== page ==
Insight or eternal life?

Nevertheless, a person who has insight into his dual nature and the unintended consequences of his actions can maneuver between the contradictions in an ethically sound way. But the question is whether a digital self-duplicate should be given a similar level of judgment. The Delos Amusement Park is an entertainment simulacrum, which is also designed to overcome death, thus providing eternal life for its creators.

In Westworld worlds arise – and they go down.

Mr. Delos' desperate search for a cure for his deadly disease reflects in a one-to-one relationship developments in Westworld-verdenen. The gigantic social experiment with the hosts' acquisition of self-awareness and provisional liberation from their rulers simultaneously represents a new step on the road to light. The pursuit of the program, or the technology that will create a digital double-thread for Mr. Delos, is governed by the same common sense. Although not all hosts are as vengeful and relentless as Dolores.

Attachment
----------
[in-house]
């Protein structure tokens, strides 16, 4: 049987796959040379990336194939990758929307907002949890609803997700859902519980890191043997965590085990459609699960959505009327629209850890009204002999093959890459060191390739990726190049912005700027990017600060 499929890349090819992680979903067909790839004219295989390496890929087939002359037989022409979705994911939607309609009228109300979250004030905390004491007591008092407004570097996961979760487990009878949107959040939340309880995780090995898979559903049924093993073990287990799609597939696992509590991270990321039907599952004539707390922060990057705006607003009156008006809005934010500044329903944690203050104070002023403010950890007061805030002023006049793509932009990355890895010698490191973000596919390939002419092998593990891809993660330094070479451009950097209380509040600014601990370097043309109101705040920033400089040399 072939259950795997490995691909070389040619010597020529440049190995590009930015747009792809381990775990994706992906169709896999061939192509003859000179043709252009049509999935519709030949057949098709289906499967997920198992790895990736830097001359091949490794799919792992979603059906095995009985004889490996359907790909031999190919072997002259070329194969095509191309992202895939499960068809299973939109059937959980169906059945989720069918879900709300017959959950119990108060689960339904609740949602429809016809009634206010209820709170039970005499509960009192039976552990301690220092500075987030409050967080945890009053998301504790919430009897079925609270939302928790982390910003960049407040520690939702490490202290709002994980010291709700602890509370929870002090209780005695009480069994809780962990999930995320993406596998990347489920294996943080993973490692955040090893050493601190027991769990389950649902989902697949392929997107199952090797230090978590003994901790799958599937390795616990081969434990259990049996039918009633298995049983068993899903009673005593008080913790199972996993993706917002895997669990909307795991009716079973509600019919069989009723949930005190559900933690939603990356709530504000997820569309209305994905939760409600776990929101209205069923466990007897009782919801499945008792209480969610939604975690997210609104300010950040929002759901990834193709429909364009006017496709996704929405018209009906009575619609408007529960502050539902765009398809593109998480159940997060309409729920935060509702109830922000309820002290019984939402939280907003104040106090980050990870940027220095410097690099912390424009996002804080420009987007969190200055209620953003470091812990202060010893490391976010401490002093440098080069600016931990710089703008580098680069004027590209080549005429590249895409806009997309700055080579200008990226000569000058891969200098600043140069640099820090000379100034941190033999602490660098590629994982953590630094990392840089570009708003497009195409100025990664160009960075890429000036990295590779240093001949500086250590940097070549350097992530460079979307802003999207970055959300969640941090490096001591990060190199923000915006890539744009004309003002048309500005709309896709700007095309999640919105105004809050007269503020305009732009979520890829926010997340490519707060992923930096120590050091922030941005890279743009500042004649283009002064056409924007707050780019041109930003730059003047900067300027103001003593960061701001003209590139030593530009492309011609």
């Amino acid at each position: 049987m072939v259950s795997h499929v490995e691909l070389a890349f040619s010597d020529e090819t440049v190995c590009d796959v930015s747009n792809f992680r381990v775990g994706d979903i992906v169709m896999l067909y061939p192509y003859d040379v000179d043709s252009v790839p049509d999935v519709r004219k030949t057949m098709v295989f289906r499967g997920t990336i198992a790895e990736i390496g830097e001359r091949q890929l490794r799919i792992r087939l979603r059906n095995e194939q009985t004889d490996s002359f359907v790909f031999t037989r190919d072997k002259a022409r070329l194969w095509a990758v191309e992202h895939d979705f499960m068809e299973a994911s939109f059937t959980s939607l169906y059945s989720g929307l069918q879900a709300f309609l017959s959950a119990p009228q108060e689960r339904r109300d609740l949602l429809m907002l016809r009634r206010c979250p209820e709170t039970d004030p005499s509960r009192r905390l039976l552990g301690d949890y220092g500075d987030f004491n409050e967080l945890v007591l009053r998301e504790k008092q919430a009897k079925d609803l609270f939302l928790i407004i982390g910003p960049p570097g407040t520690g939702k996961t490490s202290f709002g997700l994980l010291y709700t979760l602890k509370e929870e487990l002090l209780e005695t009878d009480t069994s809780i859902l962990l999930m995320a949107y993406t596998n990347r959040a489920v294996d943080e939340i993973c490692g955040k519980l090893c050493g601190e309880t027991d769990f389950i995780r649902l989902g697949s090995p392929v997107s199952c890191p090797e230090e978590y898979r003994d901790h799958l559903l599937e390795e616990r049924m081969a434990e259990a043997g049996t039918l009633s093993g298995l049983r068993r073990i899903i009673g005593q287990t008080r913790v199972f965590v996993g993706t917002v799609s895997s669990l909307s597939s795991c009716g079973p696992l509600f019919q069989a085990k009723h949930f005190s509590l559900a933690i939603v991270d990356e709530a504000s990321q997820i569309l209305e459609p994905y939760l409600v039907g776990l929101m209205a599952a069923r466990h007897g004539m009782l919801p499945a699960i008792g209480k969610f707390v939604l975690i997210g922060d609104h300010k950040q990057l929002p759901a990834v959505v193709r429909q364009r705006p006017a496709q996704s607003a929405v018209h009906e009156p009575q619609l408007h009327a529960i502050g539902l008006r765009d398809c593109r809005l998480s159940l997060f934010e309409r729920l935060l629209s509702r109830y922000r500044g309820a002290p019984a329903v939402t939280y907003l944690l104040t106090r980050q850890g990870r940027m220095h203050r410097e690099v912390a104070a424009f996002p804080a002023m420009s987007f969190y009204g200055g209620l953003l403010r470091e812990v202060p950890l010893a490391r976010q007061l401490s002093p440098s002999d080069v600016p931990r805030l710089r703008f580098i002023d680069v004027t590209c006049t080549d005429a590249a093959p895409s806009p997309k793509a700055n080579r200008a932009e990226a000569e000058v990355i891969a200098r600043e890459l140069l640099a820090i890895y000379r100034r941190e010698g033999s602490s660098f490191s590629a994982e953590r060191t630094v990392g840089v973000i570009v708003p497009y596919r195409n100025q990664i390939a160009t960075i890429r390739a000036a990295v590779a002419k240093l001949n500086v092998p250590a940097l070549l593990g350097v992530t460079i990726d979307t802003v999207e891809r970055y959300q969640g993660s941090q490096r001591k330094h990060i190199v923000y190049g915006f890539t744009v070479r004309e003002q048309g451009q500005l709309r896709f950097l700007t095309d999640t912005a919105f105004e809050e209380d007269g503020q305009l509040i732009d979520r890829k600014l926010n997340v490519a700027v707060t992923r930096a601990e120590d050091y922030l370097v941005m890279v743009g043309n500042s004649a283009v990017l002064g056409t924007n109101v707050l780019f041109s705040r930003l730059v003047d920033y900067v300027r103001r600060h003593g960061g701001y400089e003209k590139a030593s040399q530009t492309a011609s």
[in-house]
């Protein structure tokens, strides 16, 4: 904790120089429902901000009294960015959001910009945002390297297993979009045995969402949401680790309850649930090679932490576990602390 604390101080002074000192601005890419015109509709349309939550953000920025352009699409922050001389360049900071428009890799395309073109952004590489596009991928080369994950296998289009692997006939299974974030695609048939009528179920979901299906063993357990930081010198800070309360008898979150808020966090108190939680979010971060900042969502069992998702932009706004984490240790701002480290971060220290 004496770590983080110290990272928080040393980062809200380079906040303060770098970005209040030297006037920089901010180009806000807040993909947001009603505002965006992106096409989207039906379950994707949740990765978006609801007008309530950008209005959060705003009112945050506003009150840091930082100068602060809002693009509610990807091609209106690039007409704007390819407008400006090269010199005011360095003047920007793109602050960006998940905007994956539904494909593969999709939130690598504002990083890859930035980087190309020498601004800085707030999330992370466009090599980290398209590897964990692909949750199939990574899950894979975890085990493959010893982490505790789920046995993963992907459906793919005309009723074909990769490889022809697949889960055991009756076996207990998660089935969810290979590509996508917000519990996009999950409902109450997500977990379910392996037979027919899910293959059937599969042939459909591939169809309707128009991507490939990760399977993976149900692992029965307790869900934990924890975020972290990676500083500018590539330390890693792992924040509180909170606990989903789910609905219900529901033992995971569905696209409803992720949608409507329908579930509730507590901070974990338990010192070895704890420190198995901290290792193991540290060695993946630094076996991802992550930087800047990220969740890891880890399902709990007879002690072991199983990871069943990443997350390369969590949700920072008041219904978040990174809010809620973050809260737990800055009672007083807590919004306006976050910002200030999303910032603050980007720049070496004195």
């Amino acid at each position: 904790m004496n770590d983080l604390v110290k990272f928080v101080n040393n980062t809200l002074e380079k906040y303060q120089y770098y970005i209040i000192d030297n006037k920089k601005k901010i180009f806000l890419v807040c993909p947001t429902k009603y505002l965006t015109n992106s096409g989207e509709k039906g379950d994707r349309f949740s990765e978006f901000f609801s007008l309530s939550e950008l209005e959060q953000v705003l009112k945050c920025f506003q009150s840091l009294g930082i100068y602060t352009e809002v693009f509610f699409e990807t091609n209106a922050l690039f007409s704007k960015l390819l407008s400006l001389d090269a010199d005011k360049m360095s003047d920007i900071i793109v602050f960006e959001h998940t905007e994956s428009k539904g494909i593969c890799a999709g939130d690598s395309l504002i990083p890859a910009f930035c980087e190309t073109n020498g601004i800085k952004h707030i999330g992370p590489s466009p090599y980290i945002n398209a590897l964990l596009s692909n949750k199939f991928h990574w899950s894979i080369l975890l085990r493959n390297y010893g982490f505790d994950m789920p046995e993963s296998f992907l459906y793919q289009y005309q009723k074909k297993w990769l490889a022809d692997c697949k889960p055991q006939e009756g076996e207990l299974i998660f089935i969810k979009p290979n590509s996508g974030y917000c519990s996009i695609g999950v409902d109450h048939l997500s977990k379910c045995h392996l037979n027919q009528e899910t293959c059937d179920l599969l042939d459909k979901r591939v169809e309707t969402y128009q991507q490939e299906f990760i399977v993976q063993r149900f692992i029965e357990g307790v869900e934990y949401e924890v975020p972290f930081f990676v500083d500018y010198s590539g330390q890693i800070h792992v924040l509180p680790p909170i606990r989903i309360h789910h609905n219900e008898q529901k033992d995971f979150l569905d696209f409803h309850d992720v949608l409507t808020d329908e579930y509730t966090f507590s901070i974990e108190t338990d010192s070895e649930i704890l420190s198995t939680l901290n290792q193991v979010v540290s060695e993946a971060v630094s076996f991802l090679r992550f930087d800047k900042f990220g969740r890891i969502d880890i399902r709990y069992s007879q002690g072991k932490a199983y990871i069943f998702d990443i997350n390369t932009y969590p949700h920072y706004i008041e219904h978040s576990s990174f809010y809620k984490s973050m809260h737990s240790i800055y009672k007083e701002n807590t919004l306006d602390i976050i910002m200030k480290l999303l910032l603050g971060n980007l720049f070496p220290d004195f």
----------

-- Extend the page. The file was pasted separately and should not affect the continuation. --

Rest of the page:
Violence culture versus anarchism

Through the character Maeve, we are presented with a scenario with opposite intentions and motives for action: Maeve is driven by a care program, an imperative to find her missing child. Ford's appeal at the closing party, gives her an awakening and impulse to seek out the park, out to the human world. Ford's program lives its own life, but in Maeve's case, it's something other than pure self-sufficiency that governs. The counterpart to Dolores' relentless pursuit of power and desire for revenge is an empathetic, clairvoyant being of the communist type and with an empathy that embraces the community, but not necessarily other androids. A feminist axis with the extremes of culture of violence versus anarchism, personified through Dolores and Maeve, is thereby suggested.

Ford's malicious lack of morals and Nietzschean worldview constantly haunt the scenes. As from a dying god's perspective, he allows various ethico-political scenarios to unfold. The leap is taken from the world of vending machines through a revenge-driven, rudimentary justice system that stands up to a more collective, spiritual and caring culture. When samurai emerge, we realize that duality is also interpersonal. The brothel mom and the geyser hostess turn out to be twin souls, duplicates of each other, staged in different contexts. Kurosawa meets Yul Brenner. Arnold is still meeting Ford. While unlucky Mr. Delos must spend his shadow life as an unfinished simulation of his former self, caught between two creatures – like a water dead, or like a troubled Promethev's.

Sigurd Ohrem
Sigurd Ohrem
Ohrem is a writer for Ny Tid.